Practical Tips to Integrating Gamified Learning

Concurrent Session 6
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Brief Abstract

Transitioning from gamification theory to applied practice can be difficult. This session will snapshot our experiences in practical first steps.


Passion for Higher Education. Specifically, utilizing cutting edge technologies within Learning Management Systems with the goal of maximizing e-learning student experience. Current responsibilities include the management of a team of Technologists that support Liberty University's Blackboard System, organizing and managing multiple projects vetting and testing academic technologies and the coordination of Course Content loading each term. My team of Technologists have several duties including select system administration responsibilities, infusing technology into online courses, creation of Interactive Presentations, supporting the Faculty and Students via a Help Ticket System, training of the faculty and upgrading/maintaining Blackboard.
Creative, independent, and insightful designer for Liberty University's Center for Curriculum Development (CCD). Specializes in the development of engaging and interactive presentations, applying game-based learning principles, and creating faculty training programs on a variety of curriculum topics. Current responsibilities include storyboarding and creative direction for interactive presentations, management of course content help tickets, ongoing training for All-Access course Subject Matter Experts, mentoring of new instructional designers, and oversight of flagship university 4-Star courses.

Extended Abstract

The transition from discussing gamified learning to applying it in course design can be a complex and uncertain first step toward interactive learning. In short, gamification is exciting, but scary to begin practically applying. This transition is made all the more difficult with the fact that many of the prominent examples of gamification require a large budget, a full course conversion to game systems, extensive technical knowledge, or the ability to outsource the development of materials to another department or company. For many institutions these obstacles make gamified learning impossible to achieve.
With programs like Articulate Storyline and iSpring gamified learning is not only possible, affordable, and attainable, but can be truly interactive and engaging for students while also being simple to implement. Combined with intelligent use of Blackboard features, gamification is well within reach for any course or institution. This session will highlight a number of simple, practical steps any institution can take to build interactive learning materials.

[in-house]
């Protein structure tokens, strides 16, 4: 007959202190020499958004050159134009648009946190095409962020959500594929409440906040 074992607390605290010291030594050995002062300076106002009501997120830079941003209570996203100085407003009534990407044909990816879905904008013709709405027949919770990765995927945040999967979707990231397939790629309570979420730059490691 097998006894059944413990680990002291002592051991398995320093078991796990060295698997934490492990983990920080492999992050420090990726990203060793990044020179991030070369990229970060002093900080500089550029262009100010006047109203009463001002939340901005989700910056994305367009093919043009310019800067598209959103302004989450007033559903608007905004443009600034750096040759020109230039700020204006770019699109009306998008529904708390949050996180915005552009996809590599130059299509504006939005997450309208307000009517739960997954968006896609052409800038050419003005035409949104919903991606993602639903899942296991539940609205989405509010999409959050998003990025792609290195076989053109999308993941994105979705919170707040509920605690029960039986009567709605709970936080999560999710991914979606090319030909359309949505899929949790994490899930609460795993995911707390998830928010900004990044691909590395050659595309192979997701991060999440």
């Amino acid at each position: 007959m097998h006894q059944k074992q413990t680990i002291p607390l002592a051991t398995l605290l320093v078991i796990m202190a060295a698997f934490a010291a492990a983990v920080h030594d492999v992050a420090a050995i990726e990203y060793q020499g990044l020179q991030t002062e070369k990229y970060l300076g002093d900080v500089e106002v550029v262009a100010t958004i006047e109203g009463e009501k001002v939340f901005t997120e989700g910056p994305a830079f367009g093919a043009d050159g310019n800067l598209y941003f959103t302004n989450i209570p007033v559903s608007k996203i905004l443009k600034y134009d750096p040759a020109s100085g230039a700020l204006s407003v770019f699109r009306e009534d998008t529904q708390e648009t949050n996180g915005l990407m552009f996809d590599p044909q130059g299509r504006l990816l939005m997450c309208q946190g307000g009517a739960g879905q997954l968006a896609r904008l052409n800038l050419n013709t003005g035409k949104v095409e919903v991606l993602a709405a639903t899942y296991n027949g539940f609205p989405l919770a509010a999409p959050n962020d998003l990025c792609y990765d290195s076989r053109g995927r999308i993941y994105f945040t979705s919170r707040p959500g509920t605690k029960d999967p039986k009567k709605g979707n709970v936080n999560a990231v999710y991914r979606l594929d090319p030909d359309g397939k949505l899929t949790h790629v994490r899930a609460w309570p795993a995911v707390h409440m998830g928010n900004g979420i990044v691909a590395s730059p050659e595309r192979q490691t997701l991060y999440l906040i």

In an effort to increase interactivity in online courses, the decision was made to invest time to research gamification and game-based learning. At the conclusion of the research, it was decided the best method for communicating the content of our research to Subject Matter Experts (SMEs) was through an interactive training course on gamification. Using the principles of gamification, the features of Blackboard, and integrating interactive presentations created in Articulate Storyline and iSpring, the course was designed to both display and teach gamification in online learning. Progression, narrative, exploration, mystery, choice, rewards, and a number of other game elements were integrated into the course. Examples of practical application of game elements include the use of adaptive release, opening hints and rewards for participants who excelled in the training, assignments requiring participants to role play, simulation of real-world scenarios in online education, utilizing badges as rewards, and challenges for teams to complete against one another.

In addition to the materials, assignments, and interactive presentations developed for the training course, a 12 step process to apply gamification to online learning was created to give participants a structured outline to follow when considering the use of game elements in their course materials. Using the training course examples, video tutorials, and step-by-step guides, participants were able to use the 12 step process to create a number of proposals for building interactive presentations, gamified assignments, and game-based learning materials.

To supplement the online training course, real-time trainings were provided to course participants to enable SMEs to apply these principles to their own online courses. Biweekly sessions allowed SMEs to ask questions, gain insight from instructional designers and technologists on the topics covered in the training course, and view practical training for utilizing Blackboard features to gamify their courses. Team challenges were carried out and discussed during each training session to build a sense of unity and competition between each group in the course.

Now that the course has concluded, a full analysis of the outcomes of the trainings has been completed, netting a number of insights in SME training, gamification, and the use of game elements in online education. This session will discuss the practical application of gamification to online learning, using the training course and lessons learned as a guide for simple steps to making learning interactive and engaging. In particular, the use of Blackboard features, interactive presentation software, and the principles of gamified design in online learning will be covered in depth, providing actionable steps for all attendees to begin creating interactive online learning materials.

1) Describe the basic principles of gamification and game-based learning.
2) Apply principles of gamified learning specific to online education.
3) Discuss how to practically collaborate SME's, Designers and Technologists to create gamified course elements.
4) Discuss the 12 steps to effective gamification of course content.